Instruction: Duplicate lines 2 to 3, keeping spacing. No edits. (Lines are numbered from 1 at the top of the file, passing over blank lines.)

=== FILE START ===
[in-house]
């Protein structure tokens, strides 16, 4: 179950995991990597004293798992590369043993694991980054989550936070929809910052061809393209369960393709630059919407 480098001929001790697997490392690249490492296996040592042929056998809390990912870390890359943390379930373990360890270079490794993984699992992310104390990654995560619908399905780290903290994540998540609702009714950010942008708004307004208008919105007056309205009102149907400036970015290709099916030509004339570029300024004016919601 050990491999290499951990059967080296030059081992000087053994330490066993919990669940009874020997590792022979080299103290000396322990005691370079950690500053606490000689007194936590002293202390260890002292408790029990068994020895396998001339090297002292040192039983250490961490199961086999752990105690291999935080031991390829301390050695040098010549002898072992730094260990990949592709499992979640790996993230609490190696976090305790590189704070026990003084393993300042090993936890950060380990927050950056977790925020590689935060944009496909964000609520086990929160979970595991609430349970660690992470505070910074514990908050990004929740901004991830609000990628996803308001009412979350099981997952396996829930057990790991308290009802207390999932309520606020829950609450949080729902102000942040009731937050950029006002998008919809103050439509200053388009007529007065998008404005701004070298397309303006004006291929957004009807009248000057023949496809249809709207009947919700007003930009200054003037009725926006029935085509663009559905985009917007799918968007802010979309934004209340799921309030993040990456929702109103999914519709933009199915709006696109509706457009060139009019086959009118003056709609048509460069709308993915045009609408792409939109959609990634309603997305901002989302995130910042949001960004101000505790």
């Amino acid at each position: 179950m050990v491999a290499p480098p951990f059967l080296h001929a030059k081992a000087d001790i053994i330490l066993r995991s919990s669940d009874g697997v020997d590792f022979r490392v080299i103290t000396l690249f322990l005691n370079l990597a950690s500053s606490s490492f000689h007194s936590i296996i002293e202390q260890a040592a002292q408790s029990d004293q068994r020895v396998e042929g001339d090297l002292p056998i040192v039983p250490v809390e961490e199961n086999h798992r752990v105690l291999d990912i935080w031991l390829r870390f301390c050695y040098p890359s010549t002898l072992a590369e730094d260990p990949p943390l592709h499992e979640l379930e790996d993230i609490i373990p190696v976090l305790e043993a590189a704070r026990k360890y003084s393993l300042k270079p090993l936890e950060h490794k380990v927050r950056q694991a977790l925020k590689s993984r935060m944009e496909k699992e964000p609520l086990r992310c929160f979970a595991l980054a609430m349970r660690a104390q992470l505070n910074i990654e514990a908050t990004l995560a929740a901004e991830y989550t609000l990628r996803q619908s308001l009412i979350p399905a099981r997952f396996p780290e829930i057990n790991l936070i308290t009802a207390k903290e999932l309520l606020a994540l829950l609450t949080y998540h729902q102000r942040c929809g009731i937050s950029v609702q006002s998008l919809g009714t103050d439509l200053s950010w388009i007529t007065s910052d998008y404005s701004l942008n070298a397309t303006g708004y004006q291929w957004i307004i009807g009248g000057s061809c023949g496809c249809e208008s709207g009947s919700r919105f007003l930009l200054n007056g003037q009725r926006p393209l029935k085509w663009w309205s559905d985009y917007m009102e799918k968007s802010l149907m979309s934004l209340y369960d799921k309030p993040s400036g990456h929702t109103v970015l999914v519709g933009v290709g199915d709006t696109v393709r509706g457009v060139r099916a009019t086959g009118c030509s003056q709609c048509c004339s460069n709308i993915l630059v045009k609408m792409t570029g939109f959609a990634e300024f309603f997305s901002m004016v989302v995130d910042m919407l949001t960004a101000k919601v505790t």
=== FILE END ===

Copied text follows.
């Protein structure tokens, strides 16, 4: 179950995991990597004293798992590369043993694991980054989550936070929809910052061809393209369960393709630059919407 480098001929001790697997490392690249490492296996040592042929056998809390990912870390890359943390379930373990360890270079490794993984699992992310104390990654995560619908399905780290903290994540998540609702009714950010942008708004307004208008919105007056309205009102149907400036970015290709099916030509004339570029300024004016919601 050990491999290499951990059967080296030059081992000087053994330490066993919990669940009874020997590792022979080299103290000396322990005691370079950690500053606490000689007194936590002293202390260890002292408790029990068994020895396998001339090297002292040192039983250490961490199961086999752990105690291999935080031991390829301390050695040098010549002898072992730094260990990949592709499992979640790996993230609490190696976090305790590189704070026990003084393993300042090993936890950060380990927050950056977790925020590689935060944009496909964000609520086990929160979970595991609430349970660690992470505070910074514990908050990004929740901004991830609000990628996803308001009412979350099981997952396996829930057990790991308290009802207390999932309520606020829950609450949080729902102000942040009731937050950029006002998008919809103050439509200053388009007529007065998008404005701004070298397309303006004006291929957004009807009248000057023949496809249809709207009947919700007003930009200054003037009725926006029935085509663009559905985009917007799918968007802010979309934004209340799921309030993040990456929702109103999914519709933009199915709006696109509706457009060139009019086959009118003056709609048509460069709308993915045009609408792409939109959609990634309603997305901002989302995130910042949001960004101000505790």
């Amino acid at each position: 179950m050990v491999a290499p480098p951990f059967l080296h001929a030059k081992a000087d001790i053994i330490l066993r995991s919990s669940d009874g697997v020997d590792f022979r490392v080299i103290t000396l690249f322990l005691n370079l990597a950690s500053s606490s490492f000689h007194s936590i296996i002293e202390q260890a040592a002292q408790s029990d004293q068994r020895v396998e042929g001339d090297l002292p056998i040192v039983p250490v809390e961490e199961n086999h798992r752990v105690l291999d990912i935080w031991l390829r870390f301390c050695y040098p890359s010549t002898l072992a590369e730094d260990p990949p943390l592709h499992e979640l379930e790996d993230i609490i373990p190696v976090l305790e043993a590189a704070r026990k360890y003084s393993l300042k270079p090993l936890e950060h490794k380990v927050r950056q694991a977790l925020k590689s993984r935060m944009e496909k699992e964000p609520l086990r992310c929160f979970a595991l980054a609430m349970r660690a104390q992470l505070n910074i990654e514990a908050t990004l995560a929740a901004e991830y989550t609000l990628r996803q619908s308001l009412i979350p399905a099981r997952f396996p780290e829930i057990n790991l936070i308290t009802a207390k903290e999932l309520l606020a994540l829950l609450t949080y998540h729902q102000r942040c929809g009731i937050s950029v609702q006002s998008l919809g009714t103050d439509l200053s950010w388009i007529t007065s910052d998008y404005s701004l942008n070298a397309t303006g708004y004006q291929w957004i307004i009807g009248g000057s061809c023949g496809c249809e208008s709207g009947s919700r919105f007003l930009l200054n007056g003037q009725r926006p393209l029935k085509w663009w309205s559905d985009y917007m009102e799918k968007s802010l149907m979309s934004l209340y369960d799921k309030p993040s400036g990456h929702t109103v970015l999914v519709g933009v290709g199915d709006t696109v393709r509706g457009v060139r099916a009019t086959g009118c030509s003056q709609c048509c004339s460069n709308i993915l630059v045009k609408m792409t570029g939109f959609a990634e300024f309603f997305s901002m004016v989302v995130d910042m919407l949001t960004a101000k919601v505790t």